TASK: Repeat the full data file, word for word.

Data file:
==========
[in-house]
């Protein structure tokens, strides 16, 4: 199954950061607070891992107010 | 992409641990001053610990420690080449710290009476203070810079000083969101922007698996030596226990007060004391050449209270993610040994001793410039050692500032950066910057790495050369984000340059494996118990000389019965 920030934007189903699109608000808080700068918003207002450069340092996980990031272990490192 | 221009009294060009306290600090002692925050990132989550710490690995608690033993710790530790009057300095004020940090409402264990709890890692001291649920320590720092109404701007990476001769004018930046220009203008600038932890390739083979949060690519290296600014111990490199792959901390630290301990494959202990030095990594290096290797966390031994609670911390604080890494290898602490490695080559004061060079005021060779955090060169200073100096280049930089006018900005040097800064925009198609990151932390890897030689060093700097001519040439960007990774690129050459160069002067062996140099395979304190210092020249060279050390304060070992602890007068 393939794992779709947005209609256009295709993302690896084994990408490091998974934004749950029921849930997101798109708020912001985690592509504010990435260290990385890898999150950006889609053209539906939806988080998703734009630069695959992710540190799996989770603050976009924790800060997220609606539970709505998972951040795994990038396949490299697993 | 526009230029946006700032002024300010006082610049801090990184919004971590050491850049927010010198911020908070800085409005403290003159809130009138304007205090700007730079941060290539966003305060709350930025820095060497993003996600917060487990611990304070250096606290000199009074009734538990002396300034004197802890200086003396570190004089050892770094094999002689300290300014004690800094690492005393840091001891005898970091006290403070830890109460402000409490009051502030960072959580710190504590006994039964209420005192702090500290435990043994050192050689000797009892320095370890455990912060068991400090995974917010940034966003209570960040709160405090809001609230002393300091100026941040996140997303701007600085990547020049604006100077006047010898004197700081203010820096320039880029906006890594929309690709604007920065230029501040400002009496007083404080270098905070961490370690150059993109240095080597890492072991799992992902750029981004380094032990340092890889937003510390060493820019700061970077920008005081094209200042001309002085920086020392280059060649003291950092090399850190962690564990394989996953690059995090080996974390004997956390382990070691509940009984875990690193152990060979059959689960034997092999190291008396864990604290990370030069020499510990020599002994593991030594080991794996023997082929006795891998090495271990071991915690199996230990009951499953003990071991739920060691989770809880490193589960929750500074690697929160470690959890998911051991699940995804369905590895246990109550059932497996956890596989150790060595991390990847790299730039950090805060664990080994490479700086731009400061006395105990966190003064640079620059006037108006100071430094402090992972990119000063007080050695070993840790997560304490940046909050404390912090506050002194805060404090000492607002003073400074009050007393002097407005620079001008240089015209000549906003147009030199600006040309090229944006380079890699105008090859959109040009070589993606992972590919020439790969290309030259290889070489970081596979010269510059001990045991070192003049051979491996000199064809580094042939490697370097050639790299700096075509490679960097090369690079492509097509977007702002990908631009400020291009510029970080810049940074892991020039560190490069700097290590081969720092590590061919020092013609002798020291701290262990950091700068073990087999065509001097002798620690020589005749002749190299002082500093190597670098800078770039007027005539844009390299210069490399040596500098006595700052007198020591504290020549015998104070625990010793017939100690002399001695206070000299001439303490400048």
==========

[in-house]
């Protein structure tokens, strides 16, 4: 199954950061607070891992107010 | 992409641990001053610990420690080449710290009476203070810079000083969101922007698996030596226990007060004391050449209270993610040994001793410039050692500032950066910057790495050369984000340059494996118990000389019965 920030934007189903699109608000808080700068918003207002450069340092996980990031272990490192 | 221009009294060009306290600090002692925050990132989550710490690995608690033993710790530790009057300095004020940090409402264990709890890692001291649920320590720092109404701007990476001769004018930046220009203008600038932890390739083979949060690519290296600014111990490199792959901390630290301990494959202990030095990594290096290797966390031994609670911390604080890494290898602490490695080559004061060079005021060779955090060169200073100096280049930089006018900005040097800064925009198609990151932390890897030689060093700097001519040439960007990774690129050459160069002067062996140099395979304190210092020249060279050390304060070992602890007068 393939794992779709947005209609256009295709993302690896084994990408490091998974934004749950029921849930997101798109708020912001985690592509504010990435260290990385890898999150950006889609053209539906939806988080998703734009630069695959992710540190799996989770603050976009924790800060997220609606539970709505998972951040795994990038396949490299697993 | 526009230029946006700032002024300010006082610049801090990184919004971590050491850049927010010198911020908070800085409005403290003159809130009138304007205090700007730079941060290539966003305060709350930025820095060497993003996600917060487990611990304070250096606290000199009074009734538990002396300034004197802890200086003396570190004089050892770094094999002689300290300014004690800094690492005393840091001891005898970091006290403070830890109460402000409490009051502030960072959580710190504590006994039964209420005192702090500290435990043994050192050689000797009892320095370890455990912060068991400090995974917010940034966003209570960040709160405090809001609230002393300091100026941040996140997303701007600085990547020049604006100077006047010898004197700081203010820096320039880029906006890594929309690709604007920065230029501040400002009496007083404080270098905070961490370690150059993109240095080597890492072991799992992902750029981004380094032990340092890889937003510390060493820019700061970077920008005081094209200042001309002085920086020392280059060649003291950092090399850190962690564990394989996953690059995090080996974390004997956390382990070691509940009984875990690193152990060979059959689960034997092999190291008396864990604290990370030069020499510990020599002994593991030594080991794996023997082929006795891998090495271990071991915690199996230990009951499953003990071991739920060691989770809880490193589960929750500074690697929160470690959890998911051991699940995804369905590895246990109550059932497996956890596989150790060595991390990847790299730039950090805060664990080994490479700086731009400061006395105990966190003064640079620059006037108006100071430094402090992972990119000063007080050695070993840790997560304490940046909050404390912090506050002194805060404090000492607002003073400074009050007393002097407005620079001008240089015209000549906003147009030199600006040309090229944006380079890699105008090859959109040009070589993606992972590919020439790969290309030259290889070489970081596979010269510059001990045991070192003049051979491996000199064809580094042939490697370097050639790299700096075509490679960097090369690079492509097509977007702002990908631009400020291009510029970080810049940074892991020039560190490069700097290590081969720092590590061919020092013609002798020291701290262990950091700068073990087999065509001097002798620690020589005749002749190299002082500093190597670098800078770039007027005539844009390299210069490399040596500098006595700052007198020591504290020549015998104070625990010793017939100690002399001695206070000299001439303490400048």